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3.2.2 For People with Low-Vision Low-vision refers to a range of vision problems including blurred or fogged vision, loss of all central vision, tunnel vision and loss of vision in other parts of the visual field as well as other problems, including sensitivity to glare, night blindness, or reduced contrast. Computer users with low-vision often depend on the ability to enlarge or otherwise enhance areas of on-screen information. To make on-screen information easier to see, developers can: • • • • • Increase the contrast between text and the background. Place text over a solid-color background. A patterned background can make text harder to discern. Create consistent layouts for all screens and dialogs within the program. Provide access to tools via a menu bar. Follow line width guidelines when drawing lines on screen. Use the line width information provided by operating system settings. This will ensure that the learning application will increase all lines proportionally should a user choose to enlarge the view. Allow the user to zoom in to or magnify portions of the screen.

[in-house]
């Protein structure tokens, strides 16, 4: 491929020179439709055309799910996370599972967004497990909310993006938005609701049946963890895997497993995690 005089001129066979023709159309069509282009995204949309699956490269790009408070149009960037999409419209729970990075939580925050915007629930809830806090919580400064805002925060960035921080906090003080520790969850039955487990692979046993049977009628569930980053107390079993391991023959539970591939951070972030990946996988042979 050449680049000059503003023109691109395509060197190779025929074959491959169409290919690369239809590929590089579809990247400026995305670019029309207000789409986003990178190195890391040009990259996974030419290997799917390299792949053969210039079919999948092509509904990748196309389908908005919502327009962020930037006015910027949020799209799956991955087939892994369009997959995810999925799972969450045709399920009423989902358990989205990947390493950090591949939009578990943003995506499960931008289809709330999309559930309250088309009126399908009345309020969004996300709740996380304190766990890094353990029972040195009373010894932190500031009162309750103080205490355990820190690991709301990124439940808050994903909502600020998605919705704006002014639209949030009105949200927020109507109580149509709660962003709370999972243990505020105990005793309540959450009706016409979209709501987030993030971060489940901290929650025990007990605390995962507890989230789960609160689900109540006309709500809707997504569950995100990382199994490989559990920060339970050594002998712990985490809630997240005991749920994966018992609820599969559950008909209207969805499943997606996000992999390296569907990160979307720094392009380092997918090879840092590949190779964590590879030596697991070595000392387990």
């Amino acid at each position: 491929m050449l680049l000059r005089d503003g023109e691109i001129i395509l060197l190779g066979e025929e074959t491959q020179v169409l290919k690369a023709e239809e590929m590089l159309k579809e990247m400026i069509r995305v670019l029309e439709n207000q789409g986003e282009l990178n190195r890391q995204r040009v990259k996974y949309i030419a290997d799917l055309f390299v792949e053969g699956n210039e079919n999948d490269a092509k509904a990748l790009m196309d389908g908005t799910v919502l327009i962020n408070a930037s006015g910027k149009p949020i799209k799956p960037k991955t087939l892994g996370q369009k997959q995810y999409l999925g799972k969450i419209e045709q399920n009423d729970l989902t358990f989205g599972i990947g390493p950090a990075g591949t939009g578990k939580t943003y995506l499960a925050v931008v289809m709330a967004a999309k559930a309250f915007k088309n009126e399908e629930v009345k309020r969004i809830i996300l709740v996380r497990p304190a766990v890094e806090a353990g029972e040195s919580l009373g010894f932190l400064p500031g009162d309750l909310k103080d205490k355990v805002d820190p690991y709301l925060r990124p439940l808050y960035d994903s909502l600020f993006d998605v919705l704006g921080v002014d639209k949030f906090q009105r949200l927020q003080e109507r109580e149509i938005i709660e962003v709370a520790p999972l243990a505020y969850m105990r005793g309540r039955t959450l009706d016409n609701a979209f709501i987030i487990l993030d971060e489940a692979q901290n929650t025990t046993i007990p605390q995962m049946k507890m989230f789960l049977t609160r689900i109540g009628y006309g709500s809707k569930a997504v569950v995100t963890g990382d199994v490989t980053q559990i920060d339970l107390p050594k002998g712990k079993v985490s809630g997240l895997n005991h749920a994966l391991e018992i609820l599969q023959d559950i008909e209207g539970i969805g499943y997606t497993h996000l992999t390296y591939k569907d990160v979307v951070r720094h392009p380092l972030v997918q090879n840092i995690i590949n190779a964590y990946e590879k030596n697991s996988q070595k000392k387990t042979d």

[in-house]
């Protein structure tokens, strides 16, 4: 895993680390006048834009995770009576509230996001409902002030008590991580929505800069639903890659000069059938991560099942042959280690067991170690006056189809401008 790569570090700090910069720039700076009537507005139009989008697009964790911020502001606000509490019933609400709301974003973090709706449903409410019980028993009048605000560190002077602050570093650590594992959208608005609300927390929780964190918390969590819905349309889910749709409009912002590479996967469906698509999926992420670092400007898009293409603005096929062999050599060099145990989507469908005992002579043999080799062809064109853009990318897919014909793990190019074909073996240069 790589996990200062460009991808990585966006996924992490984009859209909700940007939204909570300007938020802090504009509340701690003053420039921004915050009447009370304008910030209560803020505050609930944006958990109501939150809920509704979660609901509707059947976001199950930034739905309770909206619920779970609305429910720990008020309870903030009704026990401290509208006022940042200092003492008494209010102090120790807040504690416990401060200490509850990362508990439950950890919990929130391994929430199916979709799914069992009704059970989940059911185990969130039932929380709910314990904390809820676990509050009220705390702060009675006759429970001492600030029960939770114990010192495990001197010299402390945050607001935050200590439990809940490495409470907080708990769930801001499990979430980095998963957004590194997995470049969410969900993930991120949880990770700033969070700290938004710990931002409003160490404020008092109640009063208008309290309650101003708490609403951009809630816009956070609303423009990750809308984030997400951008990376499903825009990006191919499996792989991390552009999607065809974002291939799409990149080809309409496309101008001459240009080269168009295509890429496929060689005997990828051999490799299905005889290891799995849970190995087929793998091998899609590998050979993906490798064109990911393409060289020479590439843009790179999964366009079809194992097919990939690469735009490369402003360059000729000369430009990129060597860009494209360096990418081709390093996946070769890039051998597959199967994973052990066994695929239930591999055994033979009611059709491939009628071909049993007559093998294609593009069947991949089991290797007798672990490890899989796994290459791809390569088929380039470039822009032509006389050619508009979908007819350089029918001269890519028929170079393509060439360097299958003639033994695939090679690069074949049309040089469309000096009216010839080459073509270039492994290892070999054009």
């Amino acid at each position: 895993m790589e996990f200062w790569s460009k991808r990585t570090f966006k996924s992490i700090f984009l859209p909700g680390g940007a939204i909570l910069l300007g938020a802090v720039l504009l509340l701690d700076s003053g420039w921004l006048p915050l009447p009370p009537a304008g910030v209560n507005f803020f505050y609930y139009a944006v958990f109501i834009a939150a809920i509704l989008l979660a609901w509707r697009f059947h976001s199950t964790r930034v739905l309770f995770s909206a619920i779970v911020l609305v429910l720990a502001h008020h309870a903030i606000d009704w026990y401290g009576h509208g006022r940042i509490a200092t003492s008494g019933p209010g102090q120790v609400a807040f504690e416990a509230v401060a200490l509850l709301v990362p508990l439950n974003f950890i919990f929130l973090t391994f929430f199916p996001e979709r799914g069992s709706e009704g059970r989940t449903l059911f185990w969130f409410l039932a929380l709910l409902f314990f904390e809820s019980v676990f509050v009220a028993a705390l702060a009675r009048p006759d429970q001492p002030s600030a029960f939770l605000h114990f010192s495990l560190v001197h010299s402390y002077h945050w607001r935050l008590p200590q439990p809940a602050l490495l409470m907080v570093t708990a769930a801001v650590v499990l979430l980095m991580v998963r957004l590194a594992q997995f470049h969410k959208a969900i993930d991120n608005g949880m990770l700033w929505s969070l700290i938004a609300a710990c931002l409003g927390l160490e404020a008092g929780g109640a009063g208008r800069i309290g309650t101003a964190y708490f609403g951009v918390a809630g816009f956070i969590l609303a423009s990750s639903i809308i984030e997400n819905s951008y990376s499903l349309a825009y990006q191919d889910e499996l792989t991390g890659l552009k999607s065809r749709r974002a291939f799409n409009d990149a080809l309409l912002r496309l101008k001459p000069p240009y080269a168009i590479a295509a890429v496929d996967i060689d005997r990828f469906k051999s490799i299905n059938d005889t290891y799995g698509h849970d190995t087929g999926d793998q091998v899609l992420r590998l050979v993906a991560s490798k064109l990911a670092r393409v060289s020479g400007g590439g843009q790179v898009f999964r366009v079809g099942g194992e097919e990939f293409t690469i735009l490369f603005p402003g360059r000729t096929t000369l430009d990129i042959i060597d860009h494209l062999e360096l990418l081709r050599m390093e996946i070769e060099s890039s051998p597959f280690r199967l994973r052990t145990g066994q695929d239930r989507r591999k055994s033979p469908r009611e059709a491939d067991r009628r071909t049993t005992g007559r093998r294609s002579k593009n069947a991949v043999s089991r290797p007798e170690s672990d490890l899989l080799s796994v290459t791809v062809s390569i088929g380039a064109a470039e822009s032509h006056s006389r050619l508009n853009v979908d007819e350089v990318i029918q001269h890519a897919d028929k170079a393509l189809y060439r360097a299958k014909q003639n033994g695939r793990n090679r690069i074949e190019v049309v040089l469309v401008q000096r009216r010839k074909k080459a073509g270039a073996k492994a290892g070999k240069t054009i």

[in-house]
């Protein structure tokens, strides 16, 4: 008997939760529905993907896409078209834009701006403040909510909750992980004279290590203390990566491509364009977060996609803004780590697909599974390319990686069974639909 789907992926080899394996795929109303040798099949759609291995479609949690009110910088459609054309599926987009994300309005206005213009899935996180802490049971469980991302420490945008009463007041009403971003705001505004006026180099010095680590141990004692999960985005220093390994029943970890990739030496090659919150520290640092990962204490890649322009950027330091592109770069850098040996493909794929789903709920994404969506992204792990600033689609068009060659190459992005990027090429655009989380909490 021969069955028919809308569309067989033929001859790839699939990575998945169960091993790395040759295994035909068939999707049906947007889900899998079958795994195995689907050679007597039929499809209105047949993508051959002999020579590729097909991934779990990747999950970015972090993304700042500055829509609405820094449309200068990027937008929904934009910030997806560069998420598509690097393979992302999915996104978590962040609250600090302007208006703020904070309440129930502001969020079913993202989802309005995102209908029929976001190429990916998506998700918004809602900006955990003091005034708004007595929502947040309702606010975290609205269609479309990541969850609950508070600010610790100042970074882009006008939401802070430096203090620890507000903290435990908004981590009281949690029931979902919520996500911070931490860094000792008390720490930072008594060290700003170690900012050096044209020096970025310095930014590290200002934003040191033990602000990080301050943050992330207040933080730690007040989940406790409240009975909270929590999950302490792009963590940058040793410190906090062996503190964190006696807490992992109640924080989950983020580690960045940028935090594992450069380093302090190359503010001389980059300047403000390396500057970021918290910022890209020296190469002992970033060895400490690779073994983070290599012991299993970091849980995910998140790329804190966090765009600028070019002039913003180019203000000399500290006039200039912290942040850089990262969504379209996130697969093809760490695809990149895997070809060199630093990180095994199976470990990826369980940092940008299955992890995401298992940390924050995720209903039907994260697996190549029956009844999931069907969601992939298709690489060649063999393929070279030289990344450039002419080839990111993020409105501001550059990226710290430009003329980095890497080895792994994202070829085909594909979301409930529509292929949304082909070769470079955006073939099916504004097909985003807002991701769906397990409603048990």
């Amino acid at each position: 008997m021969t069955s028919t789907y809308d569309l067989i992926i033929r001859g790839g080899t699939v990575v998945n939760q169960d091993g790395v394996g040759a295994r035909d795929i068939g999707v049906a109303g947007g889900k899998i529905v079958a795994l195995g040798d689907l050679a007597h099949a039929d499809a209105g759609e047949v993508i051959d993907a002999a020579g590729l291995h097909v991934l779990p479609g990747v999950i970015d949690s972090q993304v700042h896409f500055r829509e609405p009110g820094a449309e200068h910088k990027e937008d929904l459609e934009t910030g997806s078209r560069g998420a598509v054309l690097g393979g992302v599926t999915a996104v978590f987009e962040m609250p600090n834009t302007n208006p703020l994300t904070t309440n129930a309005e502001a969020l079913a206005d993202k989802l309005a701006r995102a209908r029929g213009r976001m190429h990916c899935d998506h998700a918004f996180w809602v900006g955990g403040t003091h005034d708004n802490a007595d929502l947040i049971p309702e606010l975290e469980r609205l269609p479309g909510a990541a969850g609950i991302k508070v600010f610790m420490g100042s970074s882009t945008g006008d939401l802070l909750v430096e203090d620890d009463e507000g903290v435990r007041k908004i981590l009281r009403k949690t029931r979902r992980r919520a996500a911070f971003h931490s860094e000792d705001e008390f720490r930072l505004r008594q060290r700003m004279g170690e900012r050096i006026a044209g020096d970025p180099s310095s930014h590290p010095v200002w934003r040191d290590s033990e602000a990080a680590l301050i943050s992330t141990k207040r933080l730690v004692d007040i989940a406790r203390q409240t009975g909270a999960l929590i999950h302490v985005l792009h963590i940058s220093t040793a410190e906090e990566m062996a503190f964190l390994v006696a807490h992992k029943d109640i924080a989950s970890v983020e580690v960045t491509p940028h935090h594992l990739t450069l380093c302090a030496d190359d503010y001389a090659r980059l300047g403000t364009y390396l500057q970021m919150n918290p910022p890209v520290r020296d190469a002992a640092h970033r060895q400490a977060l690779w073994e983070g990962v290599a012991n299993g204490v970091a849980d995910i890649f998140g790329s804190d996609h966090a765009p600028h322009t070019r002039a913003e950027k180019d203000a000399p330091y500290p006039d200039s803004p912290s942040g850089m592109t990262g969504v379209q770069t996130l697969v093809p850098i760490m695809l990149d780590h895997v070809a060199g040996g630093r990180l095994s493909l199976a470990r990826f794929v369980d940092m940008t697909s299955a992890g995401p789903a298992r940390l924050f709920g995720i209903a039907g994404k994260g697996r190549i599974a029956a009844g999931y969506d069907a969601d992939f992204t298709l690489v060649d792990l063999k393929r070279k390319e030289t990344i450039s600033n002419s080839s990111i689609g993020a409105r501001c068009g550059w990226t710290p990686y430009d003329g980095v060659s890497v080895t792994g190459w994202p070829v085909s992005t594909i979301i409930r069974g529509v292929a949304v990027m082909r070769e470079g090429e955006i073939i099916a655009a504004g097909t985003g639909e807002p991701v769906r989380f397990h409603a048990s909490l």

To make their software more compatible with other applications that offer low-vision access features, developers can: • • Use the system pointers whenever possible, as well as the system caret or insertion bar, if available. Include a highlight or focus indicator when dragging the system cursor, even at those times when the cursor is invisible. This adjustment will help screen enlargement software using “pan and zoom” features to track the user’s movements more accurately. Add support for a “high contrast” setting. Protect users from the need to simultaneously monitor two or more events occurring far apart from each other on the screen.

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3.2.3 For People with Color Blindness To make it easier for color blind users to access their software, developers can: • • • Make color-coding a redundant or secondary means of conveying information. Ensure that the program will run in monochrome mode. Use variations in contrast and brightness in addition to color variations.